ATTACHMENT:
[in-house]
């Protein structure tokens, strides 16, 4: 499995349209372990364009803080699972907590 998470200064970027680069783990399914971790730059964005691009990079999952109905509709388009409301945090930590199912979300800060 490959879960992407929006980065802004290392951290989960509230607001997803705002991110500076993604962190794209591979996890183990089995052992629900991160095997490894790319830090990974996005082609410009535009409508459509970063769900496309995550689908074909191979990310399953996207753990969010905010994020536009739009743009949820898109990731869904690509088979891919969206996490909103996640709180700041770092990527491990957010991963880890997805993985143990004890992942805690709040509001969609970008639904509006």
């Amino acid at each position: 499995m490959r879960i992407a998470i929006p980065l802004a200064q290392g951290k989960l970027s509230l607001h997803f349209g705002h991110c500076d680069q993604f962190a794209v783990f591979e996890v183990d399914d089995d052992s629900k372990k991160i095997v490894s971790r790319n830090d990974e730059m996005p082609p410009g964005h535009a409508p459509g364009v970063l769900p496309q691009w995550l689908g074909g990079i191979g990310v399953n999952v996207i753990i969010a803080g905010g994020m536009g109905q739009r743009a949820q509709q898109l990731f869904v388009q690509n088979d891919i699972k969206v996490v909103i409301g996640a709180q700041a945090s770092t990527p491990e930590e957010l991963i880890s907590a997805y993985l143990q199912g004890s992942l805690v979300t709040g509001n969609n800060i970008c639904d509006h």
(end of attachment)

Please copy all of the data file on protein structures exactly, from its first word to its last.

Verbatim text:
[in-house]
């Protein structure tokens, strides 16, 4: 499995349209372990364009803080699972907590 998470200064970027680069783990399914971790730059964005691009990079999952109905509709388009409301945090930590199912979300800060 490959879960992407929006980065802004290392951290989960509230607001997803705002991110500076993604962190794209591979996890183990089995052992629900991160095997490894790319830090990974996005082609410009535009409508459509970063769900496309995550689908074909191979990310399953996207753990969010905010994020536009739009743009949820898109990731869904690509088979891919969206996490909103996640709180700041770092990527491990957010991963880890997805993985143990004890992942805690709040509001969609970008639904509006």
């Amino acid at each position: 499995m490959r879960i992407a998470i929006p980065l802004a200064q290392g951290k989960l970027s509230l607001h997803f349209g705002h991110c500076d680069q993604f962190a794209v783990f591979e996890v183990d399914d089995d052992s629900k372990k991160i095997v490894s971790r790319n830090d990974e730059m996005p082609p410009g964005h535009a409508p459509g364009v970063l769900p496309q691009w995550l689908g074909g990079i191979g990310v399953n999952v996207i753990i969010a803080g905010g994020m536009g109905q739009r743009a949820q509709q898109l990731f869904v388009q690509n088979d891919i699972k969206v996490v909103i409301g996640a709180q700041a945090s770092t990527p491990e930590e957010l991963i880890s907590a997805y993985l143990q199912g004890s992942l805690v979300t709040g509001n969609n800060i970008c639904d509006h």